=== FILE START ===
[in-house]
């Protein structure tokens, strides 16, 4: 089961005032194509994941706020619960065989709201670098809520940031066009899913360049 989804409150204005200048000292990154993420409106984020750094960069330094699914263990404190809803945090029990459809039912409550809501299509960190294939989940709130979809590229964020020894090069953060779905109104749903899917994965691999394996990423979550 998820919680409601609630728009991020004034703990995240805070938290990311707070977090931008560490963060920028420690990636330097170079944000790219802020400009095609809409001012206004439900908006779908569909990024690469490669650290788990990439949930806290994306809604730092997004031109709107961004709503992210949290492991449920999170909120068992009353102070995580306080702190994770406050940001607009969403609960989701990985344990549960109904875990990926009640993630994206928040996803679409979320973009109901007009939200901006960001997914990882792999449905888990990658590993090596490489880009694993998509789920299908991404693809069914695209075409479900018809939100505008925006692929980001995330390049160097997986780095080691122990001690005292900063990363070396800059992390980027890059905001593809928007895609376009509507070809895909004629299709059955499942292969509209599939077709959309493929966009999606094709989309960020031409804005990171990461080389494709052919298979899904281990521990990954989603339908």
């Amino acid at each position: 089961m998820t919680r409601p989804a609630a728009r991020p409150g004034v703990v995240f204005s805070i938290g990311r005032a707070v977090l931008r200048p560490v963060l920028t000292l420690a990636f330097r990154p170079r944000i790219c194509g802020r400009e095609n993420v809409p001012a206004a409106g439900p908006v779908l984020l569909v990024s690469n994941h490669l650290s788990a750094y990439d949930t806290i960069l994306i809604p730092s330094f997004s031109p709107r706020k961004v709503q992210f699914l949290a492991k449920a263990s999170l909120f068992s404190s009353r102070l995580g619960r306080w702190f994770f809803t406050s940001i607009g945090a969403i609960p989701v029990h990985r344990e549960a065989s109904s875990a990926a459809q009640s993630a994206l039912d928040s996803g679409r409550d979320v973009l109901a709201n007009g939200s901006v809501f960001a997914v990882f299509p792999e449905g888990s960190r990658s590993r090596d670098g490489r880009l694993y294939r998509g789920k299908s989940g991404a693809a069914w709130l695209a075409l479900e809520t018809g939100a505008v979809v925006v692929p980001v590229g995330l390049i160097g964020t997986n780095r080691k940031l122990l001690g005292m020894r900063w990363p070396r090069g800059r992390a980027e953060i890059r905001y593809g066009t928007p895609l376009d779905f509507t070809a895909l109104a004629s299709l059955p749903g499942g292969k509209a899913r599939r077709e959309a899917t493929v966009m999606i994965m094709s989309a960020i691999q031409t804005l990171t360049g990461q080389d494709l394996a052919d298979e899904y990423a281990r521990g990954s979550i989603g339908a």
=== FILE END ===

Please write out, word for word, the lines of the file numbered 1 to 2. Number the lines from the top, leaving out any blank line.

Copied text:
[in-house]
């Protein structure tokens, strides 16, 4: 089961005032194509994941706020619960065989709201670098809520940031066009899913360049 989804409150204005200048000292990154993420409106984020750094960069330094699914263990404190809803945090029990459809039912409550809501299509960190294939989940709130979809590229964020020894090069953060779905109104749903899917994965691999394996990423979550 998820919680409601609630728009991020004034703990995240805070938290990311707070977090931008560490963060920028420690990636330097170079944000790219802020400009095609809409001012206004439900908006779908569909990024690469490669650290788990990439949930806290994306809604730092997004031109709107961004709503992210949290492991449920999170909120068992009353102070995580306080702190994770406050940001607009969403609960989701990985344990549960109904875990990926009640993630994206928040996803679409979320973009109901007009939200901006960001997914990882792999449905888990990658590993090596490489880009694993998509789920299908991404693809069914695209075409479900018809939100505008925006692929980001995330390049160097997986780095080691122990001690005292900063990363070396800059992390980027890059905001593809928007895609376009509507070809895909004629299709059955499942292969509209599939077709959309493929966009999606094709989309960020031409804005990171990461080389494709052919298979899904281990521990990954989603339908």